• NOTE: Sometimes, a membrane potential may also be produced if the change (decrease) in membrane potential is greater than 15mV.

Either way, if the membrane potential exceeds -55mV or have a change in membrane potential of greater than 15mV, a wave of electrical charge to be produced and propagated along the neuron.

The generation and propagation of the wave of electrical charge is an ‘all or nothing’ event. That is, if the -55mV threshold is not exceeded (or depolarisation is less than 15mV), there will be no nerve impulse generated. 

This effectively prevents insignificant events to continuously triggering nerve impulses and making the body overly sensitive.

A neuron cannot generate and propagate a new wave of electrical charge until the prior wave of electrical charge is complete. 

After the wave of electrical charge has been propagated across the axon of the nerve cell, the sodium pump will close and positively charged potassium ions will diffuse out of the cell due charge difference inside (positive) and outside the cell (negative). 

This diffusion process will eventually arrive to an equilibrium where the concentration of potassium ions inside and outside the cell are equal which will become the neuron’s resting potential, ranging from -40mV to -90mV. 

The neuron will ‘fire’ an impulse again when the axon of the neuron is stimulated by another stimulus that depolarises its cell membrane potential (or resting potential) by more than 15mV or increasing it above -55mV.

 

The workings of the Endocrine System

Hormones are secreted by endocrine glands (and some minor glands) into and transported by blood. 

These glands secrete hormones as a response to a specific stimulus. This stimulus can be divided into three categories being humoral, neural or hormonal. 

  1. Humoral: The changing concentration of specific chemicals in the chemical can result in the glands secreting hormones. 
  2. Neural: The stimulation of the glands via neurons can result in the secretion of hormones.
  3. Hormonal: Hormones can be secreted by the pituitary gland to control the amount of hormones secreted by other endocrine glands.Therefore, the pituitary gland is known as the ‘master gland’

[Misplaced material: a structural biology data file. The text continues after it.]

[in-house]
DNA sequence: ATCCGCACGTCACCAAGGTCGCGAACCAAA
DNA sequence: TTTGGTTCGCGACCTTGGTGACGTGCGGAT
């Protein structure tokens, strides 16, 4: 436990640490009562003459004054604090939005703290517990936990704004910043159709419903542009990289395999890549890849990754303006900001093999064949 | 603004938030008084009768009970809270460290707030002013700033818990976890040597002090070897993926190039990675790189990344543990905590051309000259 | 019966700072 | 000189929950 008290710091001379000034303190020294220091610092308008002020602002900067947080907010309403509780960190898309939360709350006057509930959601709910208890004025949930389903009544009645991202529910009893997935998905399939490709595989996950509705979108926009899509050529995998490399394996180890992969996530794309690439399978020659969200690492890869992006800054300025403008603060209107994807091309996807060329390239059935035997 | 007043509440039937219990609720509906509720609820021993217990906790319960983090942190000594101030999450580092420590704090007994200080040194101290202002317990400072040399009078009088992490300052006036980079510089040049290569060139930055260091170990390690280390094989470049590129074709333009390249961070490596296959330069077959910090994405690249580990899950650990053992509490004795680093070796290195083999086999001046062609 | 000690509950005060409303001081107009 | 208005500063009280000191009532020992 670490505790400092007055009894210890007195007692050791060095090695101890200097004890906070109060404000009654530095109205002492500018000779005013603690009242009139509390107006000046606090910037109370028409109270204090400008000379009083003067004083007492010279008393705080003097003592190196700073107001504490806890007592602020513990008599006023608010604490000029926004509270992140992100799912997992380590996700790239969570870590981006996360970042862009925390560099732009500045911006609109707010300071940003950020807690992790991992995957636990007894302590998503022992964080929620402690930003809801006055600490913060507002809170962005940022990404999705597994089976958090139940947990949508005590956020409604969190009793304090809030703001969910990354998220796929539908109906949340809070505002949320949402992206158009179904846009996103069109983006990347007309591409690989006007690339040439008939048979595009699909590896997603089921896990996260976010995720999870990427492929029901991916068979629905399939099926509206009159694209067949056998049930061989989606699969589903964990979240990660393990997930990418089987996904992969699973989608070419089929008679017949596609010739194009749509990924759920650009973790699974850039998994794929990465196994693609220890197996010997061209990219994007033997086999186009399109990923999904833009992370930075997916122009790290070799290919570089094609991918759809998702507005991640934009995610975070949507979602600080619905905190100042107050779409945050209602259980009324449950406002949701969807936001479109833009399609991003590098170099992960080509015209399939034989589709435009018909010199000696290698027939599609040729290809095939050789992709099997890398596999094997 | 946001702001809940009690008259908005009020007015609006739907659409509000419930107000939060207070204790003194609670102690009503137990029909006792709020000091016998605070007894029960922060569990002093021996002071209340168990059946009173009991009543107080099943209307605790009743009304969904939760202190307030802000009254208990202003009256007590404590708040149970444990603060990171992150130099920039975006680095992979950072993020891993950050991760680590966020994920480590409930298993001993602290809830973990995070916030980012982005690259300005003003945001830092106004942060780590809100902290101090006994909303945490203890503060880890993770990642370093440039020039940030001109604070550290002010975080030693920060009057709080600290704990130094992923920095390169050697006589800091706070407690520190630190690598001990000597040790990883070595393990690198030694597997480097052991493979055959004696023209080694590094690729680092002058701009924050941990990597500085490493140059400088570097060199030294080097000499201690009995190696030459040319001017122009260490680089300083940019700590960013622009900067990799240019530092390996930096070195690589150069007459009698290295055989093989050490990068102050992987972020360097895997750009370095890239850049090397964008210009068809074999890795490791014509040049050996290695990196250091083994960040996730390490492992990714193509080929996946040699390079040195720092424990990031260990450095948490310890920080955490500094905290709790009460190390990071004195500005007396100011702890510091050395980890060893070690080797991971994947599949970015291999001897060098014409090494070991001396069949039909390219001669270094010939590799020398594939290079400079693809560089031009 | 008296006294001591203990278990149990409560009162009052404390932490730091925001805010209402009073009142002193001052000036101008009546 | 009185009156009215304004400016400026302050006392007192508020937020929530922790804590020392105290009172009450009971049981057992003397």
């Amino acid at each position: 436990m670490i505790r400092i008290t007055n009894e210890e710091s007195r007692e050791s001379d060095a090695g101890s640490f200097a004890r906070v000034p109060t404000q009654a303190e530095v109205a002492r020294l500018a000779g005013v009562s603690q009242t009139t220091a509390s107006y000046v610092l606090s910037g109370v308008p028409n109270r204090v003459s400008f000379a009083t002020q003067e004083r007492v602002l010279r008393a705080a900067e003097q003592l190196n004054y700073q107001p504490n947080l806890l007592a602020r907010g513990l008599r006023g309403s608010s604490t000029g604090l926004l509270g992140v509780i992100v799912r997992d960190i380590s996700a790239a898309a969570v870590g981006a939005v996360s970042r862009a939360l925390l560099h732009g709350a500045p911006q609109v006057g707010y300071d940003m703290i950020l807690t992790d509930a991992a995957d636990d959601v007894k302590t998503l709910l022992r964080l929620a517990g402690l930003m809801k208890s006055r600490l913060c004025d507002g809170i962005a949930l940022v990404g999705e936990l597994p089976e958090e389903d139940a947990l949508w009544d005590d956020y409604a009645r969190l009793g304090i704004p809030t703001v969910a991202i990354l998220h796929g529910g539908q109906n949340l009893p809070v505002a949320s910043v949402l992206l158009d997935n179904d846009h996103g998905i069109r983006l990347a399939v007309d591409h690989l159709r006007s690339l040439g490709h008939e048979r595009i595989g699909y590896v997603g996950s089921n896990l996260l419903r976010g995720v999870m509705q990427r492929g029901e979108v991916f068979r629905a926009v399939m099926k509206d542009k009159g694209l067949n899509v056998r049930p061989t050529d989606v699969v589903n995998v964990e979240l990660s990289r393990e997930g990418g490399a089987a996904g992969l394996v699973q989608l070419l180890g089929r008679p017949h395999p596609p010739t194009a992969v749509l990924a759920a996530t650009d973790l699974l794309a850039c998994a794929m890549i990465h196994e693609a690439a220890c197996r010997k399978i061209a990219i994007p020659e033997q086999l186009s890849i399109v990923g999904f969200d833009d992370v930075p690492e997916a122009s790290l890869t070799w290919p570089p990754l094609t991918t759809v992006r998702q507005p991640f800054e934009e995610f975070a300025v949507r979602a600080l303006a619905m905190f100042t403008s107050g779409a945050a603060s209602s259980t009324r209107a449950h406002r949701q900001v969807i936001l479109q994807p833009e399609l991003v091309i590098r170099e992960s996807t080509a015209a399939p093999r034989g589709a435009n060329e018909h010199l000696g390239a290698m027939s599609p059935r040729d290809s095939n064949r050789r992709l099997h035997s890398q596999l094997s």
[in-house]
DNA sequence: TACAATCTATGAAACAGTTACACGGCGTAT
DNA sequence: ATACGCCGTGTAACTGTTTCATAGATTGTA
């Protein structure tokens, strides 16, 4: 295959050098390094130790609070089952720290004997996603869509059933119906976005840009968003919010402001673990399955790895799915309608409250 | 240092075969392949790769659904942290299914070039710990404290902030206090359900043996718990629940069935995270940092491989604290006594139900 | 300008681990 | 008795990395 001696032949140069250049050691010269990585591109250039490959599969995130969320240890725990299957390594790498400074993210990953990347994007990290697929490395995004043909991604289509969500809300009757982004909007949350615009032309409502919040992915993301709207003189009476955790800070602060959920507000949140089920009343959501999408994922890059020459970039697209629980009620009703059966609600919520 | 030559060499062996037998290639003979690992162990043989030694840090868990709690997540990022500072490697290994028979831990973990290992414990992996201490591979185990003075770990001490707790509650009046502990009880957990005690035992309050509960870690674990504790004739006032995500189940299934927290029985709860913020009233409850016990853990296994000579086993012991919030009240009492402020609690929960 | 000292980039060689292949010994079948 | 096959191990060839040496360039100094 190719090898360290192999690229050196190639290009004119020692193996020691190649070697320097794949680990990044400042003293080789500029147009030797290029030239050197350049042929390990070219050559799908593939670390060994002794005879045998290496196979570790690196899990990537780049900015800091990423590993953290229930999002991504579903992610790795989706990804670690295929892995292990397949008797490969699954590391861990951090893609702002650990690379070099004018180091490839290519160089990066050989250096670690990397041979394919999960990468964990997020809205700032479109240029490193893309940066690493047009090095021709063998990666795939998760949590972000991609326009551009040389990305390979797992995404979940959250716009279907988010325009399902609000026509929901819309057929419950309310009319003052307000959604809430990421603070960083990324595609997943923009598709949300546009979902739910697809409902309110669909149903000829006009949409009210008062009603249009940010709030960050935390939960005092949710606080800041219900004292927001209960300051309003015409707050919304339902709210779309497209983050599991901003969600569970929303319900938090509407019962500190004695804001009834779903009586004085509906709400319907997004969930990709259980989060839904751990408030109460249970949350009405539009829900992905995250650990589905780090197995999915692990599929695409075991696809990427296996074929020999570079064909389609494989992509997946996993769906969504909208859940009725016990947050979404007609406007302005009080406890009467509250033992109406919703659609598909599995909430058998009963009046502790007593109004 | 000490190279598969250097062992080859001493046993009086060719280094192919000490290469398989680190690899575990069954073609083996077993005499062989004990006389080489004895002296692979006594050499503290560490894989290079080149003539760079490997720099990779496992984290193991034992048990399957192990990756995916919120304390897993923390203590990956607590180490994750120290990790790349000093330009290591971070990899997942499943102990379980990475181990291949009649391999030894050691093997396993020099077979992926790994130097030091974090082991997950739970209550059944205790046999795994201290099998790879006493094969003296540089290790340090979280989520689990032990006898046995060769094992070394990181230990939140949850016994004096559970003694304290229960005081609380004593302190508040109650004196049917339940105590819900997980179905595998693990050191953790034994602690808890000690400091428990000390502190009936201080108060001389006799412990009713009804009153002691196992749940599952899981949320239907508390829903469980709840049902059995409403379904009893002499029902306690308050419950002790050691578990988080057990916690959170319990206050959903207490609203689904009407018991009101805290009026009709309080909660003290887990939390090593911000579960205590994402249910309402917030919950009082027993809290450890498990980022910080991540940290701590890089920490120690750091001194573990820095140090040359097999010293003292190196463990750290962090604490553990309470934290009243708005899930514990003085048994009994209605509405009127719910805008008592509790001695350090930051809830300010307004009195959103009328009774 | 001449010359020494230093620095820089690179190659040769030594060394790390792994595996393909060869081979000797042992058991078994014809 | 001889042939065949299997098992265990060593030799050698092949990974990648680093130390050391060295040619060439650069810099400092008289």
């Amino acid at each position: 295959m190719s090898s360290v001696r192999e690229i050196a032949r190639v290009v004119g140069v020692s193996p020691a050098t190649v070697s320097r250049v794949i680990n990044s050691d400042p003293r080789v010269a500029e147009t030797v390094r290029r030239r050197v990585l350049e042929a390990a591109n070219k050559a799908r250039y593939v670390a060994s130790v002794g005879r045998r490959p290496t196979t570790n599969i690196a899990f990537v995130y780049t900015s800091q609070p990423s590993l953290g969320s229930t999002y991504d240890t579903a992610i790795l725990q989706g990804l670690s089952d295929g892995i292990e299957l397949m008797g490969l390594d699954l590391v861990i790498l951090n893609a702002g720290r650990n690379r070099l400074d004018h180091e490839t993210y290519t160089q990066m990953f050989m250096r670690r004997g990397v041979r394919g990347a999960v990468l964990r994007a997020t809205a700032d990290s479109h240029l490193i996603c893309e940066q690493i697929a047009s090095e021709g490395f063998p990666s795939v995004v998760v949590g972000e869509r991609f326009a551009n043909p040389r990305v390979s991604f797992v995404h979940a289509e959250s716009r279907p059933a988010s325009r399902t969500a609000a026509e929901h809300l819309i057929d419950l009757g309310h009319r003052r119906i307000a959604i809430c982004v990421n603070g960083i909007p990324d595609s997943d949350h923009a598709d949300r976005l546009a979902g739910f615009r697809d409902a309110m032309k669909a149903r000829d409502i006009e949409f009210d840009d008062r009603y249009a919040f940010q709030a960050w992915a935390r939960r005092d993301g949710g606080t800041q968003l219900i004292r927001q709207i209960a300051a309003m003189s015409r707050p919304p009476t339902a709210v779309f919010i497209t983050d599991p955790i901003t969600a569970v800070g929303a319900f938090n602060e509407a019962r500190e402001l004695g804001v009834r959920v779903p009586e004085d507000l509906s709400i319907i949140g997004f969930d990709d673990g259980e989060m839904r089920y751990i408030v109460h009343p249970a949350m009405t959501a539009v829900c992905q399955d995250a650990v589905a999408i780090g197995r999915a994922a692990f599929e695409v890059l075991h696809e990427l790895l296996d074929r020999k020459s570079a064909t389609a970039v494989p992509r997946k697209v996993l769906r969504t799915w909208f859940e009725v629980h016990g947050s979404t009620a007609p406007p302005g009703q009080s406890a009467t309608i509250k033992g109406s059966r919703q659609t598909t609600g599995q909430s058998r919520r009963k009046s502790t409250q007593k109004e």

We have already mentioned in the above section that hormones interact with specific receptors that are located on or within a specific target cell or tissue to initiate a response from the target cell/tissue. It is this response that allows homeostasis to be achieved and maintained. 
  • NOTE: Most of the cells in our body have surface receptor proteins that can interact with different hormones.

By interacting with the receptors of the target cell or tissue, the hormone is could:

  • Alter the cell membrane permeability to certain substances or
  • Modify the metabolic pathway of the cell (e.g. cause the cell to start or stop producing certain enzymes) or
  • Influence the rate of cell division.
 

The hypothalamus joins the nervous and endocrine systems together. 

This is because, in the nervous system, the hypothalamus interprets the stimulus detected by the receptor. In the endocrine system, the hypothalamus is responsible for controlling the endocrine glands as it connects to the pituitary gland. 

As mentioned above, we learnt how the pituitary gland (the ‘master gland’) is responsible for controlling the amount of hormones secreted by other endocrine glands.

Hormones' role in internal coordination system to achieve homeostasis!

Hormones are molecules that is produced and secreted to initiate cellular reactions in specific target cells, tissues or organs in the body of an organism. 

Osmoregulation is regulation of water and salt (or solute) concentration in the blood to achieve homeostasis. To achieve this, the Aldosterone and Anti-Diuretic Hormones are used. Let’s explore them. 

Hormone: Aldosterone 

1. Low water in Blood = Low blood pressure.

2. Release Aldosterone (by adrenal glands).

3. More sodium ions in urine flowing in kidney are re-absorbed back the blood in capillaries surrounding kidney.

4. Water in urine flowing in kidney is reabsorbed back into the blood via osmosis. 

Explanation of steps and how Aldosterone works:

Aldosterone is produced and secreted by the adrenal glands which is located above the kidneys. We have two kidneys and so we have two glands. There are stretch receptors that are located in the blood vessels. When these receptors detect a drop in blood pressure, it will cause cells (or granular cells) in the kidney to secrete an enzyme called renin. 

This enzyme is able to catalyse a reactions that cause the adrenal glands to secrete aldosterone. 

This hormone is able to act on the distal tubules, resulting in sodium ions to be actively reabsorbed back into the blood from the kidney (e.g. sodium ions in the urine flowing in kidney). As a result, the blood in the capillaries surrounding the kidney’s distal tubule will have a higher solute concentration due to the active re-absorption of sodium ions as a result of aldosterone. This will result in water travelling via osmosis from the urine in the kidney back into the blood, i.e. reabsorbed or conservation of water. This effectively increases the blood level and thus blood pressure of the organism, achieving homeostasis via osmoregulation.